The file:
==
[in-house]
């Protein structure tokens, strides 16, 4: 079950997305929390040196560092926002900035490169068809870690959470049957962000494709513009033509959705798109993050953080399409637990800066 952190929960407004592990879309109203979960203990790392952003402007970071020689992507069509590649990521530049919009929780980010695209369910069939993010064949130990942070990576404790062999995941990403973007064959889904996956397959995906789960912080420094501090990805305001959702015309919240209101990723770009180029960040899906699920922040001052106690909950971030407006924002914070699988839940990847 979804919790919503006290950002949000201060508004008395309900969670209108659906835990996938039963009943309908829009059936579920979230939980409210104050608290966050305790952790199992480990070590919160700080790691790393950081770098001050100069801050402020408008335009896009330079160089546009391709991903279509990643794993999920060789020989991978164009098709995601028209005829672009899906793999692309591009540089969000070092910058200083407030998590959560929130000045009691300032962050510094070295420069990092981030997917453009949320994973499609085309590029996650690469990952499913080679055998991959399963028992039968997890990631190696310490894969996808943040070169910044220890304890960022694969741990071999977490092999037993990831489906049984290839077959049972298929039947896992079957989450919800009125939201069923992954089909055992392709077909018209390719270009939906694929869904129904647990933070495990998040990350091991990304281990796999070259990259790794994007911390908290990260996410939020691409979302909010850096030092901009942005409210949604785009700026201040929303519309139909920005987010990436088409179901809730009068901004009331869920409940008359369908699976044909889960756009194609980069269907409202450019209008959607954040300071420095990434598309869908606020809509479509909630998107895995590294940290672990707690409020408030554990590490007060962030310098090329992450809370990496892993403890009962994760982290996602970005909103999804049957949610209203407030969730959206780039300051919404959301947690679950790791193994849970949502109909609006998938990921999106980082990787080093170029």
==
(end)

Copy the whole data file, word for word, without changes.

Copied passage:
[in-house]
């Protein structure tokens, strides 16, 4: 079950997305929390040196560092926002900035490169068809870690959470049957962000494709513009033509959705798109993050953080399409637990800066 952190929960407004592990879309109203979960203990790392952003402007970071020689992507069509590649990521530049919009929780980010695209369910069939993010064949130990942070990576404790062999995941990403973007064959889904996956397959995906789960912080420094501090990805305001959702015309919240209101990723770009180029960040899906699920922040001052106690909950971030407006924002914070699988839940990847 979804919790919503006290950002949000201060508004008395309900969670209108659906835990996938039963009943309908829009059936579920979230939980409210104050608290966050305790952790199992480990070590919160700080790691790393950081770098001050100069801050402020408008335009896009330079160089546009391709991903279509990643794993999920060789020989991978164009098709995601028209005829672009899906793999692309591009540089969000070092910058200083407030998590959560929130000045009691300032962050510094070295420069990092981030997917453009949320994973499609085309590029996650690469990952499913080679055998991959399963028992039968997890990631190696310490894969996808943040070169910044220890304890960022694969741990071999977490092999037993990831489906049984290839077959049972298929039947896992079957989450919800009125939201069923992954089909055992392709077909018209390719270009939906694929869904129904647990933070495990998040990350091991990304281990796999070259990259790794994007911390908290990260996410939020691409979302909010850096030092901009942005409210949604785009700026201040929303519309139909920005987010990436088409179901809730009068901004009331869920409940008359369908699976044909889960756009194609980069269907409202450019209008959607954040300071420095990434598309869908606020809509479509909630998107895995590294940290672990707690409020408030554990590490007060962030310098090329992450809370990496892993403890009962994760982290996602970005909103999804049957949610209203407030969730959206780039300051919404959301947690679950790791193994849970949502109909609006998938990921999106980082990787080093170029």